EPOS specializes in gaming audio, so it’s no surprise that they would announce a new addition to their headset lineup this year: the H3 Wired gaming headset. Previously, we reviewed the EPOS x Sennheiser headset which featured incredible comfort and audio quality at a hefty price. Many reviews and sore ears later, it is still my go-to that I reach for when I sit down for long gaming sessions, so I was definitely intrigued with this new addition that looked to be a bit more lightweight. Just in time for the horrific ambiance of Resident Evil: Village, the EPOS H3 Wired gaming headset is still a little on the high end in terms of pricing, but offers a lot of creature comforts for gamers looking to upgrade their current setup. Are the basic features solid enough to justify the price point? Keep reading to find out our opinion.
- MSRP: $119
- Ear coupling: Over-ear
- Transducer principle: Dynamic, closed
- Connectivity: Wired, 2x 3.5mm
- Cable length: 2 mCompatibility: PC, Mac®, PS4, PS5, Switch and Xbox
- Headphone Frequency Response: 20-20,000 Hz
- Impedance: 20 Ω
- Sound pressure level (SPL): 91 dB SPL @ 1kHz, 150mV RMS
- Microphone Frequency Response: 100-10,000 Hz
- Pick-up pattern: Bothway
- Sensitivity: -38 dBV/Pa
- Impedance: 2,200 Ω
Lightweight and Basic
EPOS isn’t looking to produce anything revolutionary with the H3 headset. There aren’t any new features we should be looking out for that we expected to shake up the tech scene. At first glance, with a quick rundown of the features, it has a studio-quality microphone with a lift-to-mute boom arm, multi-platform compatibility, plush ear coupling, its famed volume dial right on the headset, and precision headband adjustment.
Unsurprisingly, there aren’t any RGB lights that you’ll need to color coordinate with the rest of your setup. Instead, the H3 comes in sleek black, or snow color options with a much less bulky aesthetic than some of its older cousins. Who doesn’t love just a basic, solid black option?
Coming in at only 10 oz, the H3 headset is probably one of the lightest models I’ve had the pleasure of reviewing. The weight difference was immediately noticeable when going from my EPOS x Sennheiser headset to the H3. Being so lightweight offers much more freedom when it comes to range of motion and I definitely noticed less discomfort and strain on my neck. With that being said, is that necessarily a good thing? Why is it so much lighter? You can probably look no further than the quality and comfort of its headband.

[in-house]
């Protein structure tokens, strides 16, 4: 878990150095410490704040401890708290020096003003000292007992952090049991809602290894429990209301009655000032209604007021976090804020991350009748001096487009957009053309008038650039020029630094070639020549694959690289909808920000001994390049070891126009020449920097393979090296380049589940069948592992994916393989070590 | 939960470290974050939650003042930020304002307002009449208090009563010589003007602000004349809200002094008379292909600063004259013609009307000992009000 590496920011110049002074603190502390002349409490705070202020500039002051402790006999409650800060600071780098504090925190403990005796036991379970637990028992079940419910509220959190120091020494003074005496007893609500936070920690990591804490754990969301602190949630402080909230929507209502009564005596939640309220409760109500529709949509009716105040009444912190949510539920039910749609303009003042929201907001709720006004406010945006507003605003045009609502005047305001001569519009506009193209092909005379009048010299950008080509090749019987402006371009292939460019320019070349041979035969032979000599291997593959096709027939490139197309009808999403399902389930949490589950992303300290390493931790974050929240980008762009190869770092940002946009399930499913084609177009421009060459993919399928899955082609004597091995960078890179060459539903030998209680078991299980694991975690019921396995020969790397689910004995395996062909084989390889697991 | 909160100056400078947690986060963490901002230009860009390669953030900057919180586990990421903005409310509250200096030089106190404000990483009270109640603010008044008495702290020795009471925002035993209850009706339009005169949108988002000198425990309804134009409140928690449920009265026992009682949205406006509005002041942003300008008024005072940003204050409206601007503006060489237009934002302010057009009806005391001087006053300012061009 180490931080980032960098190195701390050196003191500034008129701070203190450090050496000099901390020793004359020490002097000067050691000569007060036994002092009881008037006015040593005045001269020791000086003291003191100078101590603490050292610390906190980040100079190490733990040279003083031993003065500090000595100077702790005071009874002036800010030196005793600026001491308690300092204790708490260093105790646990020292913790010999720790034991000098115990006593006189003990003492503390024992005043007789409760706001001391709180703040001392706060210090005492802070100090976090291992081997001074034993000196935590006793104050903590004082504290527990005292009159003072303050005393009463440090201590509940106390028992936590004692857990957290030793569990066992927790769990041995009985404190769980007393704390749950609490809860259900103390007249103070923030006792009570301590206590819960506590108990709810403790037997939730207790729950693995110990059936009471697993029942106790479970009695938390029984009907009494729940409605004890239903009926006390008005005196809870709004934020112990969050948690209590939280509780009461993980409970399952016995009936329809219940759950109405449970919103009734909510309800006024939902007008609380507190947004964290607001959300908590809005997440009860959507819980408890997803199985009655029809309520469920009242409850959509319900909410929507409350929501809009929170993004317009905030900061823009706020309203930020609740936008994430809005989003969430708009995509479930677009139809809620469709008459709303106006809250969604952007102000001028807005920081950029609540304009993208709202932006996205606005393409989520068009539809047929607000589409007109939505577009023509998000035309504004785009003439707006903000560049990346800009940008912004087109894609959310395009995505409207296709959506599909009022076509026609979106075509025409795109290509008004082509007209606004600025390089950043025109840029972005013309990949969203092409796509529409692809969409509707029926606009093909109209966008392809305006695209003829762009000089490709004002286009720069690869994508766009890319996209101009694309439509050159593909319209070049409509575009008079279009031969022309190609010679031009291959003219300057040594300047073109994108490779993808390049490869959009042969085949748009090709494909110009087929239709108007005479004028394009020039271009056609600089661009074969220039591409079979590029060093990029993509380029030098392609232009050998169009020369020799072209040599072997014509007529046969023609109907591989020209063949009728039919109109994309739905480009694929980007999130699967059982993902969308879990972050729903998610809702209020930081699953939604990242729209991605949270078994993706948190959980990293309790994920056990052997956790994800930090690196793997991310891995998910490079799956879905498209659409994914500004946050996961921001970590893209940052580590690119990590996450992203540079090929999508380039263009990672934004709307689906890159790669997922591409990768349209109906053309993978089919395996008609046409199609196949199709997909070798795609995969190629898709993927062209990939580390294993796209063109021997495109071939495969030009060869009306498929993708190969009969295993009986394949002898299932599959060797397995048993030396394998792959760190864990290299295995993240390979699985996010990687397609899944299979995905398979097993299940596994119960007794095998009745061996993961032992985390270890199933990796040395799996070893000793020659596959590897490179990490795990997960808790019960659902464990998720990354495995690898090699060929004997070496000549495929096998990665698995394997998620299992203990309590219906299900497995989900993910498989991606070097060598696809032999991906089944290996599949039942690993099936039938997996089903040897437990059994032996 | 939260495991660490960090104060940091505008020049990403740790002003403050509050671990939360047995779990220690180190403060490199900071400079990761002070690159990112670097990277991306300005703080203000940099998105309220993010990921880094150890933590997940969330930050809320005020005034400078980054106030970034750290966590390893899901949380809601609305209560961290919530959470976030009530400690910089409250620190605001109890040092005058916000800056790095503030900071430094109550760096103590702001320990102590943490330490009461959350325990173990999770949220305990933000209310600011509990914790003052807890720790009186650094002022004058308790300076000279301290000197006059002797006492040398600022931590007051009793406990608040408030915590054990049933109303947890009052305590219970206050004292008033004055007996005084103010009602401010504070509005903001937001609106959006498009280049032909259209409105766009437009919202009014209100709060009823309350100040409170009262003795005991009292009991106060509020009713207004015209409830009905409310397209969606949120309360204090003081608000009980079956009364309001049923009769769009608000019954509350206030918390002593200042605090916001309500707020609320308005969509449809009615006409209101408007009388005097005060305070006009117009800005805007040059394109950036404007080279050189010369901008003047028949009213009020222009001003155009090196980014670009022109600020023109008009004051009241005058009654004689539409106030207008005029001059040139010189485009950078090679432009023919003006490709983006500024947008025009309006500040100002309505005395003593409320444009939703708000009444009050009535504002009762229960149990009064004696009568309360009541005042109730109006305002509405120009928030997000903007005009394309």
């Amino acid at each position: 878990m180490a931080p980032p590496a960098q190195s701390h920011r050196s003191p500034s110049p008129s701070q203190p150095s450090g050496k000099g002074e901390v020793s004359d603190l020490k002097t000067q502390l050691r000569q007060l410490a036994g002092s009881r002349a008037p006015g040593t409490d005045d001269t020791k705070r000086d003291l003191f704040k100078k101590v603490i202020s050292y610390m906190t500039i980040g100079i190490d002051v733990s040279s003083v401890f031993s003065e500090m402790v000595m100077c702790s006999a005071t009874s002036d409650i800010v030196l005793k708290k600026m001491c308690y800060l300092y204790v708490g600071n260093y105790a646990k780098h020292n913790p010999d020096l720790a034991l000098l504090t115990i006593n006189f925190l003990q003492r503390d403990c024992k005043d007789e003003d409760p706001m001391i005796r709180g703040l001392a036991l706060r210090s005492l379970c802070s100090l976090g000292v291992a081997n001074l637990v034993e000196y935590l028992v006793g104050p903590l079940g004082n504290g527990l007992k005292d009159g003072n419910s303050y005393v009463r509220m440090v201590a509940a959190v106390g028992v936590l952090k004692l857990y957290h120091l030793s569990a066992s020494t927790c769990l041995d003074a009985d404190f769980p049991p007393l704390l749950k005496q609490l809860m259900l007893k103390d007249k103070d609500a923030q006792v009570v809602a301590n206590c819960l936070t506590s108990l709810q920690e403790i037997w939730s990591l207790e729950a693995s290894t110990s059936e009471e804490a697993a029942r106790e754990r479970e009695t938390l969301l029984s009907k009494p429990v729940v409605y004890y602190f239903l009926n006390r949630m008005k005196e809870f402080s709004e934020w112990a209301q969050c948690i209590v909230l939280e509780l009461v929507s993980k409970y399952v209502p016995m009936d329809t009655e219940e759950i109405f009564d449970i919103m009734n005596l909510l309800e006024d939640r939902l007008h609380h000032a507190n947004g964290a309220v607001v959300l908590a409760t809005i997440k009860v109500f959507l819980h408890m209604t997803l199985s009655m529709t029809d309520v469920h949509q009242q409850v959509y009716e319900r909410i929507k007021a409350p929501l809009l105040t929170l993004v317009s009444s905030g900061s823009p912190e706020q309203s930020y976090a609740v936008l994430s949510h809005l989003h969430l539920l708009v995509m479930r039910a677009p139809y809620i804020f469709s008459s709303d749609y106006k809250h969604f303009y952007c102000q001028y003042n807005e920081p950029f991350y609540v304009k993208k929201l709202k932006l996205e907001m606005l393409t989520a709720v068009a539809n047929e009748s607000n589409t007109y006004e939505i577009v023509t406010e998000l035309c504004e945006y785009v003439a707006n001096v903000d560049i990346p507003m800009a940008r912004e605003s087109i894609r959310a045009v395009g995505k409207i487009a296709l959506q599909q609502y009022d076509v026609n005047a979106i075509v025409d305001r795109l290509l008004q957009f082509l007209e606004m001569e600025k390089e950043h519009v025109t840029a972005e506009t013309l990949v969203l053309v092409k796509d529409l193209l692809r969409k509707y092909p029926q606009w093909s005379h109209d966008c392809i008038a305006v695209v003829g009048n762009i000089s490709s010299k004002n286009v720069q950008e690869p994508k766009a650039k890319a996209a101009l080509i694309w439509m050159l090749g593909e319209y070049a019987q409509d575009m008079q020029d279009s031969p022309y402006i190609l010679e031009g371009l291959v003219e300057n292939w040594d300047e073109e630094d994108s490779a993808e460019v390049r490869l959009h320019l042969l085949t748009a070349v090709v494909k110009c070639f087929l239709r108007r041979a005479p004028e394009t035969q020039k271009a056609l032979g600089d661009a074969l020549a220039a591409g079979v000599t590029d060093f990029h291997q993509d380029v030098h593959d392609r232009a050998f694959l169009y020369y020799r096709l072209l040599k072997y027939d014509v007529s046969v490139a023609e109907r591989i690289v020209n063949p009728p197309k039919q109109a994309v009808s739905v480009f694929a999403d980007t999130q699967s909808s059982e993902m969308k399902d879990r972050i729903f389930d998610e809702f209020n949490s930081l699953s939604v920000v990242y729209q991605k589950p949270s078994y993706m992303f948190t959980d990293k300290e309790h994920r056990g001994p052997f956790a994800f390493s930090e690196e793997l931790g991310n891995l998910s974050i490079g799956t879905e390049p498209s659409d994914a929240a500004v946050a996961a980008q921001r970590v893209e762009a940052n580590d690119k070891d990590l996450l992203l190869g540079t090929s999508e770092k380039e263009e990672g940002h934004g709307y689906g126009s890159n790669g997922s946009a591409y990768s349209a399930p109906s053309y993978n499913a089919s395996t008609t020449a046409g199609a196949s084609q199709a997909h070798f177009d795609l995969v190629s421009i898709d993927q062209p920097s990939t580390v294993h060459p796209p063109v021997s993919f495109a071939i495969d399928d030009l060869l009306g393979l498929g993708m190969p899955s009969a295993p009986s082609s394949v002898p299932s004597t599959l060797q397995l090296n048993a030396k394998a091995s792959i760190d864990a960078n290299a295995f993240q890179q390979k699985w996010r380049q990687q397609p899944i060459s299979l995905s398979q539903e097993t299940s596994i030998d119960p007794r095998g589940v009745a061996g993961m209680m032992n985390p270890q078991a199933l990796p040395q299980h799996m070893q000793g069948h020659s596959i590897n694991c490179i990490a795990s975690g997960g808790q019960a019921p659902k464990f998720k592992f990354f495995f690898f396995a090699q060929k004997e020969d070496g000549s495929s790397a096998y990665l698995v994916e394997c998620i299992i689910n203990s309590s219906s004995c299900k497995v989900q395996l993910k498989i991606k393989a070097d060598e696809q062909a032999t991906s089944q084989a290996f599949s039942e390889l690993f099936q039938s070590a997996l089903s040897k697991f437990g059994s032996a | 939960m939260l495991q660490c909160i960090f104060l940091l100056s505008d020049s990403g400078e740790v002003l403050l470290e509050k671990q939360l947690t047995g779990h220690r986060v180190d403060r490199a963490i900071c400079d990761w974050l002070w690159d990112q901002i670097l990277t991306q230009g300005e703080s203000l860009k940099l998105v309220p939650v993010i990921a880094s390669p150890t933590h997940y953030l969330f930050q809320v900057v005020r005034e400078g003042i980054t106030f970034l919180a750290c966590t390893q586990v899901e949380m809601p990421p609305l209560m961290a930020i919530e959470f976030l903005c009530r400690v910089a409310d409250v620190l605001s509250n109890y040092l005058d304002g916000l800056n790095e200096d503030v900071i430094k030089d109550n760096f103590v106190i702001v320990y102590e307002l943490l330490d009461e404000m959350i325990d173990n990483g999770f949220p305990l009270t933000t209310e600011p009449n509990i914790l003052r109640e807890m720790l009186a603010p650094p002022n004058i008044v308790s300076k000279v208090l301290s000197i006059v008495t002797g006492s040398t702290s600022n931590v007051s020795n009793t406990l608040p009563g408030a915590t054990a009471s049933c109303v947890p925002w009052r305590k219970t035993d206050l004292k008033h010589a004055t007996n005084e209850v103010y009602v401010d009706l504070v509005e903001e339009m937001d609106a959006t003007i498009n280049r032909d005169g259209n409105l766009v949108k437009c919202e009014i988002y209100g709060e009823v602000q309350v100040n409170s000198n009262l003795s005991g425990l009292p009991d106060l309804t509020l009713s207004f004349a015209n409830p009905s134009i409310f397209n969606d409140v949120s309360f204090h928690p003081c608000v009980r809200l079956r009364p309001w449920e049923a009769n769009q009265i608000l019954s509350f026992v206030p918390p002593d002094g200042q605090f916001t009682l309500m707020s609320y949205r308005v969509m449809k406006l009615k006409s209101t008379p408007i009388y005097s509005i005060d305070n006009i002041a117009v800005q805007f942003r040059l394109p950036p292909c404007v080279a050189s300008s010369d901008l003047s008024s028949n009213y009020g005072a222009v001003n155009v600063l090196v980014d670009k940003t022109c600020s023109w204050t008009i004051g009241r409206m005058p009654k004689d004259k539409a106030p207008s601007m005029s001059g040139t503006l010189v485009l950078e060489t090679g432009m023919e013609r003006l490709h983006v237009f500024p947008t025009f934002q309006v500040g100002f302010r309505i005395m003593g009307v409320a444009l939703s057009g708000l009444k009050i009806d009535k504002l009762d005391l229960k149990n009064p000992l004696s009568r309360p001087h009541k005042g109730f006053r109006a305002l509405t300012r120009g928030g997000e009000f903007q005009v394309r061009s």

Quality and Comfort
EPOS is fantastic at what they do when it comes to audio quality. They could probably wave their magic wand and put their patented “EPOS engineering” in a potato and it would still somehow sound better than a vast majority of its competitors on the market. However, the audio still needs a comfortable vessel to deliver it to the user. While not immediately noticeable from the outside, the H3 does feel a little snugger than I’m used to, especially with glasses, and the headband quality worries me.
To start, just holding the H3 in my hands feels a little less high quality than some of the other EPOS models I’ve tried. The plastic shell isn’t necessarily flimsy, but it isn’t quite sturdy, either. If the company had to cut some corners to provide a more affordable price point for their audio, it was probably in the plastic shell.
While the H3 comes with an adjustable steel headband, it could definitely also use a little more padding. A soft, faux leather wraps the entirety of the headband, with just a little bit of memory foam plush to keep the band from digging into your skull. An indent in the headband was an improvement EPOS made for this model in response to user feedback, which definitely helped alleviate some of the headband pressure.
However, the lack of cushion concerns me for the longevity of the product, as a year of any kind of extended wear is sure to whittle away at what little protection is available. The ear couplings also have a velvety smooth covering with ergonomic ear pads that are supposed to offer a closed acoustic experience. While they did deliver on the acoustic experience, I started to dread putting them on after a few days of constant wear, which is really unfortunate.